Bovenberg and Goulder (1996) analyze optimal taxation of a polluting activity in presence of distortionary labor taxes. Their argument applies to our setting if one views the problem of taxing motor fuels more or less than thermal fuels as correcting the pre-existing motor fuel taxes to optimally manage the transport externality in presence of a distortionary \(\hbox {CO}_{2}\) tax. From a Swiss perspective, the \(\hbox {CO}_{2}\) tax is distortionary because, presumably, it makes emitters internalize global effects of climatic change of which Switzerland internalizes only a very small fraction.

Boeters (2014) finds that the most important drivers for carbon price differentiation are market power in export markets and taxes on consumption, intermediate inputs, and domestic outputs. At the same time, he warns that his model views taxes as distortive inefficiencies and shows that his case for carbon price differentiation weakens if his model channels tax revenues on motor fuels to road construction and maintenance and assumes that these have to be provided in proportion to motor fuel consumption.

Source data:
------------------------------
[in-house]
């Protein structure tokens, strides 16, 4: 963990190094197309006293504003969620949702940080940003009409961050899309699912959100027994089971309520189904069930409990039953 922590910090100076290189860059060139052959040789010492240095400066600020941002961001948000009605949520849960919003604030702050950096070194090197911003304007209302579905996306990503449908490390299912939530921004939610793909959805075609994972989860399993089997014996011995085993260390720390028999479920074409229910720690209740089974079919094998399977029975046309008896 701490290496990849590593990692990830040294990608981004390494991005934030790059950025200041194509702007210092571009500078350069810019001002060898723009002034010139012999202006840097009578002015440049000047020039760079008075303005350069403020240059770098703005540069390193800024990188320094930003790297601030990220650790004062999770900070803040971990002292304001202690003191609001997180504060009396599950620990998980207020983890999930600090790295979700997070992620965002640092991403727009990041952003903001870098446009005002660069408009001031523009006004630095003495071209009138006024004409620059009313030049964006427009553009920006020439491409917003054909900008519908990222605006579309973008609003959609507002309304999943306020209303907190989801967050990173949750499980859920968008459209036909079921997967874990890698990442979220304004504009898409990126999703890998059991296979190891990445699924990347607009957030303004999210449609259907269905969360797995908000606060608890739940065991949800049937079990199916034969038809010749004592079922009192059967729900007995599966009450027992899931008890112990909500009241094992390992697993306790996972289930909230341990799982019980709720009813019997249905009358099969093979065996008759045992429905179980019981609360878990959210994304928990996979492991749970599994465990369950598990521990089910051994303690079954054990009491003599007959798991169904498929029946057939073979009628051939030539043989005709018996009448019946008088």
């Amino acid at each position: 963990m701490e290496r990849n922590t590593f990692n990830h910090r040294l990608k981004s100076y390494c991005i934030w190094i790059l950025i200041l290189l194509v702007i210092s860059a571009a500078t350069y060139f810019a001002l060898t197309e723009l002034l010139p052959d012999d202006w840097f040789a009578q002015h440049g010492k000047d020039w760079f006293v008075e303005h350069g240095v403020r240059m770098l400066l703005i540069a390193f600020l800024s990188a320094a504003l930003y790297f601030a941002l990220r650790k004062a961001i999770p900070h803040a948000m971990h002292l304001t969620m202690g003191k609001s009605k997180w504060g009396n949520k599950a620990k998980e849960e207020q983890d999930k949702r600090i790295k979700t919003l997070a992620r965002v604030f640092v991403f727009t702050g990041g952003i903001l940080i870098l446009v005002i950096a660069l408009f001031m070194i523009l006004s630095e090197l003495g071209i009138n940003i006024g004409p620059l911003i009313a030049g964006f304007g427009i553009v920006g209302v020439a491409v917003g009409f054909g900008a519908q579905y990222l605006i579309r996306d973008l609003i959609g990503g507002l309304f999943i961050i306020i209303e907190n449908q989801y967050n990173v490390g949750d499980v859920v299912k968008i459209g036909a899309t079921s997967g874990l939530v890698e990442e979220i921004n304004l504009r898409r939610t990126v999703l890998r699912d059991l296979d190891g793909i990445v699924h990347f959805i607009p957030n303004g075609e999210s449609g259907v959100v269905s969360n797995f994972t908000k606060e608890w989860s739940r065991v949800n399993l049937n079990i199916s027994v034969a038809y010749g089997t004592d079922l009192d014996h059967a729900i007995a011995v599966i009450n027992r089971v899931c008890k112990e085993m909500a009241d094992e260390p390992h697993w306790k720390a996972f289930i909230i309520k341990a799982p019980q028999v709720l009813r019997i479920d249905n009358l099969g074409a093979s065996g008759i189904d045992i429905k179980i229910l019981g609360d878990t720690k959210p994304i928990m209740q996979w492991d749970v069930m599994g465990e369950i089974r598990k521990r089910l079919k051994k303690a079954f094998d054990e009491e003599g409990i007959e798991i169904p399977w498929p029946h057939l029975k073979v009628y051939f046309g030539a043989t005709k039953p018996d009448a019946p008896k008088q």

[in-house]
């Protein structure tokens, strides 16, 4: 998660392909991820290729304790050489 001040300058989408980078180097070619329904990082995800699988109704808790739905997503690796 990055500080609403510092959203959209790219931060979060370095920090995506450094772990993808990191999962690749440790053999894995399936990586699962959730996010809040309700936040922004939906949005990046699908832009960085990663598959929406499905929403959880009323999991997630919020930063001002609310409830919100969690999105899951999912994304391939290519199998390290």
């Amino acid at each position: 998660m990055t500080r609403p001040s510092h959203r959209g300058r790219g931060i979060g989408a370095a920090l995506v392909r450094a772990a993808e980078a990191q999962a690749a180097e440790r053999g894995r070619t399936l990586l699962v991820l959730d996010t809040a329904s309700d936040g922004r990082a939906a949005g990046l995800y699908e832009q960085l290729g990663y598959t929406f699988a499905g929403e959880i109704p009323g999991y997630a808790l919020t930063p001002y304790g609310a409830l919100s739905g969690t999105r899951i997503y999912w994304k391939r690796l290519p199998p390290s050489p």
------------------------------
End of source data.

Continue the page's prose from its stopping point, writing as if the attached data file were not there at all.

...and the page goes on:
The remaining difference between income and expenditure of households was attributed to direct transfers to or from the government. In our model, we index government transfers to the consumer price index thereby effectively assuming that households’ transfer income (in real terms) is unaffected by carbon taxation.